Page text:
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ASTES are not matters for controversy: De gustibus non est

disputandum! In its ordinary sense the proverb is unquestionable. What we feel to be sweet is sweet to us, however much we may be blamed, despised or envied for feeling it to be so. If a man really prefers Etty to Rafael, or Rigoletto to Lohengrin, no amount of reasoning or objurgation can make him do more than feign the contrary. Our feelings make themselves known to us by their own self-evidence, and, as they are ultimate, and can therefore neither be proved nor disproved, so neither can they be directly and immediately altered. But though our tastes, as facts, are not matters for discussion, much remains to be said about the "how" and the "why" of them.

How ugly and ridiculous those fashions often seem to us which ten or twenty years ago we all admired! Yet we are the same men and can in most cases be sure that our altered feelings are due rather to changes which have taken place about us—changes in our environment-rather than in ourselves. These waves of feeling are also very transient. Bygone fashions of dress, more or less modified, often come again into vogue. The distension of the “hoop” was repeated in the "crinoline," nor would it be unsafe to predict that “Madonna bands” will ere long reappear and smooth down many a fair but now ruffled forehead. The same phenomena may be noted in every department of human activity which is governed by taste. The ceaseless architectural changes which followed the introduction of the pointed arch, exhibited the same spirit of dissatisfaction with the recent facts to which our changes in costume are due. Again and again we have also had architectural revivals and reversions. When pointed architecture had worn itself out in the ornate beauties of the “perpendicular” and “flamboyant ” styles, men turned eagerly to the reproduction of Greek and Roman architecture. When this in turn grew stale, we had that patient and industrious restoration of the pointed or “Gothic" style which has sown broadcast over our land buildings of much, though very unequal, merit, followed by others which show us how a new appreciation of the “Renaissance" has now arisen.

Accompanying and aiding the “Gothic" revival was the "romantic” school of literature, which coexisted with a widespread feeling of contempt for that era of powder and pigtails, the eighteenth century. But “ romanticism" is now out of favor. And if the differences of sentiment which in modern times, amongst ourselves and our neighbors, seem difficult to account for, how much more must be the differences of taste which have existed, or exist, between men of widely different cultures, races and epochs! How comes it that the lip-distortion of the Botacudos, or the head-flattening of Peruvians, could possess charms for any human beings? How is it that the Fuegian, reeking with the hot blubber he has greedily devoured, should be sickened with disgust at a dish of cold meat? Greek art seems to have supplied us with eternal models of human beauty, but they are not models for the Mongol; and while some of us may admire a pair of pouting lips, the fullest lips which European beauties could exhibit, would seem as wanting in fullness to the ordinary Negro as would Venus Kallipyge to the Hottentot.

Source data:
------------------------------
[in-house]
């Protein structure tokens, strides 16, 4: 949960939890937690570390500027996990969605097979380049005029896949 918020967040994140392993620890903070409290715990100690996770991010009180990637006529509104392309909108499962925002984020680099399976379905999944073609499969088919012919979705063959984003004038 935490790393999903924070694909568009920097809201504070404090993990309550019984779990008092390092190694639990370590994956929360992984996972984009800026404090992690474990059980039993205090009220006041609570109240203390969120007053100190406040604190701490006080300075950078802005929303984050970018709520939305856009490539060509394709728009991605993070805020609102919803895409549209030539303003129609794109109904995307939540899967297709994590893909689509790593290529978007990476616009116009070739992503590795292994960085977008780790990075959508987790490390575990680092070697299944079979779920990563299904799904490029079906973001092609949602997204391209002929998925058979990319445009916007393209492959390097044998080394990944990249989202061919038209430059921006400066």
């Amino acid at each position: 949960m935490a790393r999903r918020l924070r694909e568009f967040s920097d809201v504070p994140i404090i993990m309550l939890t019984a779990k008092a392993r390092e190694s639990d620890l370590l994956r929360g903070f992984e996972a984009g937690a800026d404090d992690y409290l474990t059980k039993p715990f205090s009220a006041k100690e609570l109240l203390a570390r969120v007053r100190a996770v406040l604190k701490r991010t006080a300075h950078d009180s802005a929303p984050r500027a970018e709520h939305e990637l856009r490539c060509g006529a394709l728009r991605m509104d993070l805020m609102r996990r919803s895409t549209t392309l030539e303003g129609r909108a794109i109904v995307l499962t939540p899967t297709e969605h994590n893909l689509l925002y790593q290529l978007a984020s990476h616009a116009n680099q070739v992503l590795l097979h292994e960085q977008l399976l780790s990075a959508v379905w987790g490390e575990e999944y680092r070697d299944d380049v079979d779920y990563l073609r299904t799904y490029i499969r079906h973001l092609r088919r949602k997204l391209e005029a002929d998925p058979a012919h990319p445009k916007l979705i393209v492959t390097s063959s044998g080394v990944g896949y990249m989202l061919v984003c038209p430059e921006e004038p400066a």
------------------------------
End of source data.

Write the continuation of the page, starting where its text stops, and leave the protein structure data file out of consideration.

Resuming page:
What is the rational lesson of such divergences ? May it not be said that all loveliness is but in the fancy of him who admireth, and that all positive, absolute, objective beauty is but a dream? The doctrine of evolution may appear sufficient by itself to confirm this view triumphantly. To those who may say that human organization is probably an inheritance from non-human ancestors, it may appear to follow as a matter of course that human feelings, as they are supposed to be similar in kind to those of animals, can but minister in us, as they do in them, to individual or tribal preferences of instinct, appetite or desire. We claim, however, to have shown already' that, though each of us is, as consciousness tells us, truly one being, we have, in spite of our animal nature, another side of our being—whencesoever and however derived—which is more than animal, which is able to apprehend abstract ideas, which can apprehend true things as true, good things as good, and we believe also beautiful things as beautiful. Here some of our readers may be tempted to stop, dreading to encounter a mere restatement of some old view about that well-worn subject, "the beautiful." We venture, however, to think that there are certain considerations, which appeal to experience and common sense rather than to any lofty transcendentalism, which are capable of application to very homely matters as well as to others less familiar, and which, because viewed from a new standpoint, may not be devoid of interest as well as novelty. For writers who have hitherto treated this question have mostly belonged to one or two opposite schools. One set, strongly impressed by conviction of the lofty nature of man's intellect, have followed the high a priori road, paying little heed to the phenomena of our lower sensitive faculties. The other set, convinced that all our psychical phenomena are ultimately referable to sensation, have tried to explain all our perceptions by the aid of our lower faculties only, ignoring what could not be thus accounted for. But our contention has ever been, that, while man has an intellectual side to his being-a priceless quality in which no brute shares-yet, as being truly an animal, he possesses animal feelings, instincts and passions, with all the consequences and limitations thence arising.